Sombe and Bugali

As Alain Bitariho and Mia Ntahobari from Bujumbura, Burundi, taught Lindsay Sterling.

NoteSombe (pronounced sahm BAY) are the greens, and bugali (pronounced boo GAH lee) is the white starch that's similar to polenta. The greens, chopped cassava leaves, can be toxic if not boiled for a minimum of 1.5 hours. 

Serves: 12-16
Cooking Time: 3 hours (plus 8 hours soaking beans the day before) 

Ingredients

From an African market such as Ebenezer, 654 Congress Street, Portland, ME:

From the regular grocery store:

  • 1 green pepper, large dice
  • 1 eggplant, cubed
  • 1 + 1/4 onion, large dice
  • 2 leeks, quartered lengthwise and sliced across
  • 2 + 2 bouillon cubes
  • 1/2 cup + 1/3 cup vegetable oil
  • 4-5 garlic cloves, minced
  • 1/2 tsp dried basil
  • 1/2 + 1 tsp black pepper
  • 1/4 tsp curry powder
  • 2 bay leaves
  • 16 oz. tomato paste
  • 1/4 cup peanut butter

Instructions

1. The night before, cover beans with water by 2 inches and soak over night. Drain and cover again with fresh water by 1 inch. Bring to a boil and then simmer for about an hour or as long as it takes for the beans to become tender.

2. Put cassava leaves in large pot on high with 4 cups of water, two chunks of goat meat, and two bouillon cubes. Simmer covered for 3 hours. 

3. Put the rest of the goat meat in a medium pot (with lid). Add enough water to not quite cover the meat all the way and 2 bouillon cubes, and cook on high with the lid on. Cook until the meat is brown.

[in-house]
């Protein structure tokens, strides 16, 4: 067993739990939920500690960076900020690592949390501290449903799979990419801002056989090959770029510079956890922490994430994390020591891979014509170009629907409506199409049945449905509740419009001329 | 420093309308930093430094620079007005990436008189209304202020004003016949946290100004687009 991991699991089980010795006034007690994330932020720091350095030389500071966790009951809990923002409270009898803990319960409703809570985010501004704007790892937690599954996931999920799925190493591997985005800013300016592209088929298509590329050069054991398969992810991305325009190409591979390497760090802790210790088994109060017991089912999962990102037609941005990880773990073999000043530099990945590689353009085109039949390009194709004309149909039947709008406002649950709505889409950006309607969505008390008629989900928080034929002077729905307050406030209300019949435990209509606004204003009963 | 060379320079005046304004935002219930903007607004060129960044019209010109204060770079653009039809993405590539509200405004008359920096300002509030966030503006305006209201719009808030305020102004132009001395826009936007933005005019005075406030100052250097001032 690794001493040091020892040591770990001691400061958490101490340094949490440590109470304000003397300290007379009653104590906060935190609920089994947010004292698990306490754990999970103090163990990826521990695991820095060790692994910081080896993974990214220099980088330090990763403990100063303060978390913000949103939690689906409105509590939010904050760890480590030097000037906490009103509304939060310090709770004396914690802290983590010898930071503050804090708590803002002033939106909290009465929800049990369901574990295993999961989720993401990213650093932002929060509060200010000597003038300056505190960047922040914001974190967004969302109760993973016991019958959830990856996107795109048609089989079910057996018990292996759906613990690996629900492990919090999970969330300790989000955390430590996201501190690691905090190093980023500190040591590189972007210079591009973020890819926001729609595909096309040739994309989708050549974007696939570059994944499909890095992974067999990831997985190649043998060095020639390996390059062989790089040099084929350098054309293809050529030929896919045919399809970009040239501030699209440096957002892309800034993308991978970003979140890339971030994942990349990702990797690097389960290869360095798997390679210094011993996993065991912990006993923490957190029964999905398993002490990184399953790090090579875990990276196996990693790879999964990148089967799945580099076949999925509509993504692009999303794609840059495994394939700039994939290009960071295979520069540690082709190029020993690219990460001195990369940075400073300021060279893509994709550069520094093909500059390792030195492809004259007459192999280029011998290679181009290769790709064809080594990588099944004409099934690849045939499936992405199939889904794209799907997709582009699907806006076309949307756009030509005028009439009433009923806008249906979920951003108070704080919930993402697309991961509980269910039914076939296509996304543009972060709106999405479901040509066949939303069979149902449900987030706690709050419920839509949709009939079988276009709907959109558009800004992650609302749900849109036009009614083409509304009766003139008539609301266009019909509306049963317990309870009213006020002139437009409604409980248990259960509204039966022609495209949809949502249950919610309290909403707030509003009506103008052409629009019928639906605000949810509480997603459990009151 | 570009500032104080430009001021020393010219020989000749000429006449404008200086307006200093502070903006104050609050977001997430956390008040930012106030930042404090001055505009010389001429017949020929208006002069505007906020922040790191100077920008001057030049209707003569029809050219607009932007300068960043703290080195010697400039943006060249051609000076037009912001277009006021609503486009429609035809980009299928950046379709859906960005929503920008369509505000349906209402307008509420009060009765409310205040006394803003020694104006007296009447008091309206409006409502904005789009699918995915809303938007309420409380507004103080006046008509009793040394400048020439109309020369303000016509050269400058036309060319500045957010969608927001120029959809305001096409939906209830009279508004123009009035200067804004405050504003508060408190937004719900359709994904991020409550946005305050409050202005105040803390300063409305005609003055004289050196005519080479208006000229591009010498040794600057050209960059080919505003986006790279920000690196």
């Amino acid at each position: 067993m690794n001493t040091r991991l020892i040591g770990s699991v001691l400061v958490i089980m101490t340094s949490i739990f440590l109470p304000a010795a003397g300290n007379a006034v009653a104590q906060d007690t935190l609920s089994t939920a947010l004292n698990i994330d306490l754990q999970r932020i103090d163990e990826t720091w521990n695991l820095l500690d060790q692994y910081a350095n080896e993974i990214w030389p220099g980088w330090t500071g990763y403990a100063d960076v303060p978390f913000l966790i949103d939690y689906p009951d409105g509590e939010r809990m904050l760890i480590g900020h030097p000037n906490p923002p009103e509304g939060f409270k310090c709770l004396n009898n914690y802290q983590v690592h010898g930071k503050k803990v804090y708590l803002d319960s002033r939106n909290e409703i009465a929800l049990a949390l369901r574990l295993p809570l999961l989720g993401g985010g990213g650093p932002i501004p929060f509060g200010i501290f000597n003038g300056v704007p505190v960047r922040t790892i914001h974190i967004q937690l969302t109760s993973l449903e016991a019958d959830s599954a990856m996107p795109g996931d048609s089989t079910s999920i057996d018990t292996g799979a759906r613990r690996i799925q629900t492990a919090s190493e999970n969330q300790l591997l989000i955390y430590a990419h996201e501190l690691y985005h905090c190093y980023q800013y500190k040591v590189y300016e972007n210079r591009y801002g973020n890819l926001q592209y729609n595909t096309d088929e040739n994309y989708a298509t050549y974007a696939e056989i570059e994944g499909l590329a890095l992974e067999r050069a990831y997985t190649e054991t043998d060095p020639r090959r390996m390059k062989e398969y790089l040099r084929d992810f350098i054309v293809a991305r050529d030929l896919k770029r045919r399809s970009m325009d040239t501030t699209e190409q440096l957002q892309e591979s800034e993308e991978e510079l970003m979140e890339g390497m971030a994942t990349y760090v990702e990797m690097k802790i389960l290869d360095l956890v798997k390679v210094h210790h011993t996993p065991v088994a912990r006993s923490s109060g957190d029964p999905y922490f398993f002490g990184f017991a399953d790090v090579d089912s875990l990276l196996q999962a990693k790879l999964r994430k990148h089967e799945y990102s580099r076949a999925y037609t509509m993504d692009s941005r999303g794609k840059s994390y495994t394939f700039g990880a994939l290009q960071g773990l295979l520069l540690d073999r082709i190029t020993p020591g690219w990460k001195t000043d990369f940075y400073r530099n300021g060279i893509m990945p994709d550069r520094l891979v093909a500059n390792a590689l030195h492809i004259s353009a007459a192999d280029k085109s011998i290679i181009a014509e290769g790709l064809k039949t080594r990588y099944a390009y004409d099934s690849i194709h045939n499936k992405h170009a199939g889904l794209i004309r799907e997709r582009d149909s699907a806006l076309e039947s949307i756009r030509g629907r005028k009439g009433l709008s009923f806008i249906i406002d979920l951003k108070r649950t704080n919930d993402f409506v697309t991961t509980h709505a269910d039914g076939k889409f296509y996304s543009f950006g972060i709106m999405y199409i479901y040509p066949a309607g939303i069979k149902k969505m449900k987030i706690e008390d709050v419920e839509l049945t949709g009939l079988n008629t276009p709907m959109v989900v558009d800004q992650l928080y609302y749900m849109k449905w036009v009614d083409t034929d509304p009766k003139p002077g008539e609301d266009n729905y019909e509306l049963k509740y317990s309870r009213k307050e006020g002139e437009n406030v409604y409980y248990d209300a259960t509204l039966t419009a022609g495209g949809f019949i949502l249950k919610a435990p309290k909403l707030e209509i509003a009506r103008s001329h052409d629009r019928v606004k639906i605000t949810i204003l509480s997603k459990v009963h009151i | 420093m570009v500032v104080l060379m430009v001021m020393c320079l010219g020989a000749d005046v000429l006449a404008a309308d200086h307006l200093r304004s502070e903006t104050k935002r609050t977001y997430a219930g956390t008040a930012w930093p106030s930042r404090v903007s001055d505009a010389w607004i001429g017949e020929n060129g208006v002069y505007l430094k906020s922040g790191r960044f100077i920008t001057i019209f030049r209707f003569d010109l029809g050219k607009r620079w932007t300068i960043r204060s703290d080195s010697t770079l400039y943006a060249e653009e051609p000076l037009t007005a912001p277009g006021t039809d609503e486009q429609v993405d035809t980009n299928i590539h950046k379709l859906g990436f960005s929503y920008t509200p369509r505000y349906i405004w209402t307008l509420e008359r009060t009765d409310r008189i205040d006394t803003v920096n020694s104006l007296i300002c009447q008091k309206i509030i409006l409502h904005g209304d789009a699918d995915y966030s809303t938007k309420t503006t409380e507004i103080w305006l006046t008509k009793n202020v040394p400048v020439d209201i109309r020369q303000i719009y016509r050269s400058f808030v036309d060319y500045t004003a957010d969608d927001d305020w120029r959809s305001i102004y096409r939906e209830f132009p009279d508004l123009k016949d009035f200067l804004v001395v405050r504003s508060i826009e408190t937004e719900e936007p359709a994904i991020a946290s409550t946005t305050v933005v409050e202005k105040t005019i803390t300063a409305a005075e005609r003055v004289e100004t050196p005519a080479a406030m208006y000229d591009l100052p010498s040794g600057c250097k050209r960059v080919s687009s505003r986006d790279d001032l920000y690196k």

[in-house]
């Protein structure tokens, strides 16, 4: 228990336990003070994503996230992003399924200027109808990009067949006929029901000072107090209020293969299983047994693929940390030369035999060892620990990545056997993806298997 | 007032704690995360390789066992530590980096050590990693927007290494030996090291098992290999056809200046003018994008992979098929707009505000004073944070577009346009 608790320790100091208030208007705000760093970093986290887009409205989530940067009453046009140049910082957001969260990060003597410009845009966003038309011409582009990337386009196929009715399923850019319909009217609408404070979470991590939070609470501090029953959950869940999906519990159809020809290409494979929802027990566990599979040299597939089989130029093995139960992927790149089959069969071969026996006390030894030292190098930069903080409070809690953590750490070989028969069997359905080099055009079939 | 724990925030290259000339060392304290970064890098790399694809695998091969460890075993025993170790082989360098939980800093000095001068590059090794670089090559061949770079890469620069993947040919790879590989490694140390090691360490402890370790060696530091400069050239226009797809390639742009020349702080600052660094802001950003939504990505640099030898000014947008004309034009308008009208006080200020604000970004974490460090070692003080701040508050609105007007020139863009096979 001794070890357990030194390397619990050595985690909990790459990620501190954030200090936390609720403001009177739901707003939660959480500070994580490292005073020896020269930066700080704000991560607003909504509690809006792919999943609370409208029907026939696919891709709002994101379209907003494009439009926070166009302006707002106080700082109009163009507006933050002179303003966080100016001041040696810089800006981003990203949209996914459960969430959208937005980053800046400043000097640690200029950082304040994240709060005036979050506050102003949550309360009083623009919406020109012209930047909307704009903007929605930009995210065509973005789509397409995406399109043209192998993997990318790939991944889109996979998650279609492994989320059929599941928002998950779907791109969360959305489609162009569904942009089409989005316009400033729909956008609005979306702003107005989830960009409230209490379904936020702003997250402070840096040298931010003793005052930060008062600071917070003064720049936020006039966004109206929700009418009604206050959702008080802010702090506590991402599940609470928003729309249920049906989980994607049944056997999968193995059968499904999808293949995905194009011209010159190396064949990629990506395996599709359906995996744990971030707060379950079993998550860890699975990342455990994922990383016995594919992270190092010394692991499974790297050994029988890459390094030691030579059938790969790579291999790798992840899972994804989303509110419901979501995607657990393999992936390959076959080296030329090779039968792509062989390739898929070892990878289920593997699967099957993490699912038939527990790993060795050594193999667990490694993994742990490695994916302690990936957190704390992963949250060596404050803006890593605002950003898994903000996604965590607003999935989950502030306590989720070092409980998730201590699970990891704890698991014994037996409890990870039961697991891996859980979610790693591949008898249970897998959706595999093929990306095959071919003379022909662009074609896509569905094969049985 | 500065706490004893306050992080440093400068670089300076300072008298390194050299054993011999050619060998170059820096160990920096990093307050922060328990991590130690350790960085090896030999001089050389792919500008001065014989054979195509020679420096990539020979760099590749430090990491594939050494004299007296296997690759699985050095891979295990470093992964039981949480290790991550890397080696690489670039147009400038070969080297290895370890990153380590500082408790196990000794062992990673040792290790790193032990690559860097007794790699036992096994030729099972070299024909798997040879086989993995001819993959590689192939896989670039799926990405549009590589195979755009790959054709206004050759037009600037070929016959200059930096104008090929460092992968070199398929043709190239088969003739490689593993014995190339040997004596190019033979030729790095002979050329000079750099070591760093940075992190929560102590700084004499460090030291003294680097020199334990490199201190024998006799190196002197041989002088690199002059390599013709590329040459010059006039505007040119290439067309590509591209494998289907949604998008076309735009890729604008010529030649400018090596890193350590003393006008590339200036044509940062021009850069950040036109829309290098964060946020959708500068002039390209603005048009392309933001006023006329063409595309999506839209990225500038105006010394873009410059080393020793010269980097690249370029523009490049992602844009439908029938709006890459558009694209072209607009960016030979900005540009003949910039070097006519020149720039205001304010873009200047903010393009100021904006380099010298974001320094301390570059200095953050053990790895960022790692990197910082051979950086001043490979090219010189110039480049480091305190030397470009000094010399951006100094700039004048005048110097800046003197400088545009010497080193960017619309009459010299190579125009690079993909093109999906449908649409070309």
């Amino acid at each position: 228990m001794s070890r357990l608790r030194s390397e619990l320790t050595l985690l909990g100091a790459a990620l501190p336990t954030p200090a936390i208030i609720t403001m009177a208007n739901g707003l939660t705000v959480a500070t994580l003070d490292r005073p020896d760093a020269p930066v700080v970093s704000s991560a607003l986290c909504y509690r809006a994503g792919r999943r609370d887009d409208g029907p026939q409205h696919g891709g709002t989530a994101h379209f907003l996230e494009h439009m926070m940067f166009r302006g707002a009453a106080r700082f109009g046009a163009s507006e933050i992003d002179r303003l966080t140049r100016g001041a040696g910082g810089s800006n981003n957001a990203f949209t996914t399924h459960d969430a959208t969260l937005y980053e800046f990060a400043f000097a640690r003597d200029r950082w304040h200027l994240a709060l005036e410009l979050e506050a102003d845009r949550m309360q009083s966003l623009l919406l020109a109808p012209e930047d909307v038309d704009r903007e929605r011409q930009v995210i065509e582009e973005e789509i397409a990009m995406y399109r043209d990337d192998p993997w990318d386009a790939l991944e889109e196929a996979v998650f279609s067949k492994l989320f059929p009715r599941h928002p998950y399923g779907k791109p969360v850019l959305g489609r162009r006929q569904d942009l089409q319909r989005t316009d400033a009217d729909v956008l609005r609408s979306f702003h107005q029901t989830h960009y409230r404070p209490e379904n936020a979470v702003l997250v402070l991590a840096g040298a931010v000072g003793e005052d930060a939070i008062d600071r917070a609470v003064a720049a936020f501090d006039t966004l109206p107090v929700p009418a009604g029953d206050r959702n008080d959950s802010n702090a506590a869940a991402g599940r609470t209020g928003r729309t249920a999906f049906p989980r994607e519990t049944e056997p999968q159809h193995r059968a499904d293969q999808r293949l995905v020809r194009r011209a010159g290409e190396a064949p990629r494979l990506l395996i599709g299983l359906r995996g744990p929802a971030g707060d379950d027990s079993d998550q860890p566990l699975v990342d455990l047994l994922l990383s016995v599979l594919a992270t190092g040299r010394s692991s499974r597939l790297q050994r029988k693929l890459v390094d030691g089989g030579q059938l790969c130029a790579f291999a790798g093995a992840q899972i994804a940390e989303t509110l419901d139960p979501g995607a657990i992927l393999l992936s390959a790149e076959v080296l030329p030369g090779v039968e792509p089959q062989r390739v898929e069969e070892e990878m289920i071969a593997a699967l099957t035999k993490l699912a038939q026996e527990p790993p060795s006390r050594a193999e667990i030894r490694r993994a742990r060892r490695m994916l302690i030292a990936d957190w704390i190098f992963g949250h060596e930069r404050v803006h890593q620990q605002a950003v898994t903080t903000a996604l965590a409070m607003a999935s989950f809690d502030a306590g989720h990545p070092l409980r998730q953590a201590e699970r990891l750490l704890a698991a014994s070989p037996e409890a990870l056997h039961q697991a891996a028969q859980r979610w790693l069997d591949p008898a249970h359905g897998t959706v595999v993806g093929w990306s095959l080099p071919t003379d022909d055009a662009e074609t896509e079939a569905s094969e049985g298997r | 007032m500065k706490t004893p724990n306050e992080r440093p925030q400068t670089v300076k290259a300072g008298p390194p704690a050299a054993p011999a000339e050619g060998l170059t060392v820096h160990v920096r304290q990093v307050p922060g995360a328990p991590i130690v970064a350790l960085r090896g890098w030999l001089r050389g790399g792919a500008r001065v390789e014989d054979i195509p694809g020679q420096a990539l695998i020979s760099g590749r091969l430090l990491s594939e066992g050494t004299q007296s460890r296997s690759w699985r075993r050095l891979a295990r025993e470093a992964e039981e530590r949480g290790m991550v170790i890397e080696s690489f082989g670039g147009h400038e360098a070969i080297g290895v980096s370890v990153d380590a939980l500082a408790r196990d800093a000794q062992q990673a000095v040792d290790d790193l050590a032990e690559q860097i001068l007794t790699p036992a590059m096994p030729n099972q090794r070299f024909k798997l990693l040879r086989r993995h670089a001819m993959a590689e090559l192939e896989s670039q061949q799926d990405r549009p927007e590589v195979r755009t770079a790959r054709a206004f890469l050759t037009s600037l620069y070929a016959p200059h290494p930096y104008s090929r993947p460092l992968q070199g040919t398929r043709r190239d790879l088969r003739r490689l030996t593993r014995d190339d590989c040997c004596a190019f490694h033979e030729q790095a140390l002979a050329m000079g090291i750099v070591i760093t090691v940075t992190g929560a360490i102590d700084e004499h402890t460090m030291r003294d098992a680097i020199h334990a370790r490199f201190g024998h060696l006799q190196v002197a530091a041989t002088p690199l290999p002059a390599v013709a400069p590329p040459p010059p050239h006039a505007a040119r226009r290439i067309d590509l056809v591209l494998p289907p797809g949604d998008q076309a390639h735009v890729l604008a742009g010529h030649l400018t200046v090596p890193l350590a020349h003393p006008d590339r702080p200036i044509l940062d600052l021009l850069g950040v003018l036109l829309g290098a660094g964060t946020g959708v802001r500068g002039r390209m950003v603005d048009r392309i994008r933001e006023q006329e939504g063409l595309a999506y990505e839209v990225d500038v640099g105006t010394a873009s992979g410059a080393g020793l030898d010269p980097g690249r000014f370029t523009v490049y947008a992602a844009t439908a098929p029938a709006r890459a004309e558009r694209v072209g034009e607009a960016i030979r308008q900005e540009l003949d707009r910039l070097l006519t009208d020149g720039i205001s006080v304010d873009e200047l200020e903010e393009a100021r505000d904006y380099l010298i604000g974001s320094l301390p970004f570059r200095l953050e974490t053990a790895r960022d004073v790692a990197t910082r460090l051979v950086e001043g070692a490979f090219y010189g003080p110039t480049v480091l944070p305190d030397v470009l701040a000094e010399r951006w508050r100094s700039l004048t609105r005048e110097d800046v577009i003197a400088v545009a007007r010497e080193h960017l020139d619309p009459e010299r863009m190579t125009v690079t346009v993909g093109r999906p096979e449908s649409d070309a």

4. When cassava leaves become fragrant, add cubed eggplant, green pepper, onion and leeks, and enough hot water so that it comes just under the vegetable tops. Add bay leaves, Sazonador Total, black pepper, garlic, and cook covered on medium high heat.

5. When goat meat is brown, strain the broth into a container for later use, and add 1/3 cup oil so that the oil is half way up the meat pieces. Add 1/4 onion, minced, black pepper, 1/2 tsp basil, bay leaf and curry powder.

6. After cassava cooks for fifteen minutes, add 1/2 cup vegetable oil. Continue cooking covered on medium high for another 2 1/2 hours, adding cups of water periodically to keep it somewhere between a soup and a solid. In the end, you don’t want it watery, but very moist.

7. When goat is getting darker brown and fried and 16 oz. tomato paste to goat and let cook for ten minutes, stirring to create a thick, red, pasty sauce. Stir in 1-2 cups of the reserved goat broth to loosen the paste into a bright red sauce. Turn off heat.